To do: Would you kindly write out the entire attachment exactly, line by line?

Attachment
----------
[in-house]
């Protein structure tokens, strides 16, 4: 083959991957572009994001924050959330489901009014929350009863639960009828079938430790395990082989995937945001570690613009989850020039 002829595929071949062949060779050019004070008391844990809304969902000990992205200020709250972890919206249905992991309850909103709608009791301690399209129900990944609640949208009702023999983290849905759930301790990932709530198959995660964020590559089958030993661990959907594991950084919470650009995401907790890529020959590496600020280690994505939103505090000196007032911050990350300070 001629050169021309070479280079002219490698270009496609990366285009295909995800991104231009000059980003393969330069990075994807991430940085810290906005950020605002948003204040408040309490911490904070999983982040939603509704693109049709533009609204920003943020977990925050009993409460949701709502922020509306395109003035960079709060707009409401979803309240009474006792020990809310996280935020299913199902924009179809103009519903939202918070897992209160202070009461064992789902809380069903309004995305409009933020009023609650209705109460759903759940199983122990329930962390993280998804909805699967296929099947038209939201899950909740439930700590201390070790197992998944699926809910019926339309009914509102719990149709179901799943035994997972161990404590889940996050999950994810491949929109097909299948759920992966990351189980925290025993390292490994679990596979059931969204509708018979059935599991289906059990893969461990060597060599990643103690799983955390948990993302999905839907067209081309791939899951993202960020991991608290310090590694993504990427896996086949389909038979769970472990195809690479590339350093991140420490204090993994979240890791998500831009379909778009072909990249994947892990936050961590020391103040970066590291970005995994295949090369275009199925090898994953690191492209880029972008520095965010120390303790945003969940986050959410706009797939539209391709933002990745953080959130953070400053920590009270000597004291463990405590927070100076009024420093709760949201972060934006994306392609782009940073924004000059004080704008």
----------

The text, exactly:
[in-house]
């Protein structure tokens, strides 16, 4: 083959991957572009994001924050959330489901009014929350009863639960009828079938430790395990082989995937945001570690613009989850020039 002829595929071949062949060779050019004070008391844990809304969902000990992205200020709250972890919206249905992991309850909103709608009791301690399209129900990944609640949208009702023999983290849905759930301790990932709530198959995660964020590559089958030993661990959907594991950084919470650009995401907790890529020959590496600020280690994505939103505090000196007032911050990350300070 001629050169021309070479280079002219490698270009496609990366285009295909995800991104231009000059980003393969330069990075994807991430940085810290906005950020605002948003204040408040309490911490904070999983982040939603509704693109049709533009609204920003943020977990925050009993409460949701709502922020509306395109003035960079709060707009409401979803309240009474006792020990809310996280935020299913199902924009179809103009519903939202918070897992209160202070009461064992789902809380069903309004995305409009933020009023609650209705109460759903759940199983122990329930962390993280998804909805699967296929099947038209939201899950909740439930700590201390070790197992998944699926809910019926339309009914509102719990149709179901799943035994997972161990404590889940996050999950994810491949929109097909299948759920992966990351189980925290025993390292490994679990596979059931969204509708018979059935599991289906059990893969461990060597060599990643103690799983955390948990993302999905839907067209081309791939899951993202960020991991608290310090590694993504990427896996086949389909038979769970472990195809690479590339350093991140420490204090993994979240890791998500831009379909778009072909990249994947892990936050961590020391103040970066590291970005995994295949090369275009199925090898994953690191492209880029972008520095965010120390303790945003969940986050959410706009797939539209391709933002990745953080959130953070400053920590009270000597004291463990405590927070100076009024420093709760949201972060934006994306392609782009940073924004000059004080704008």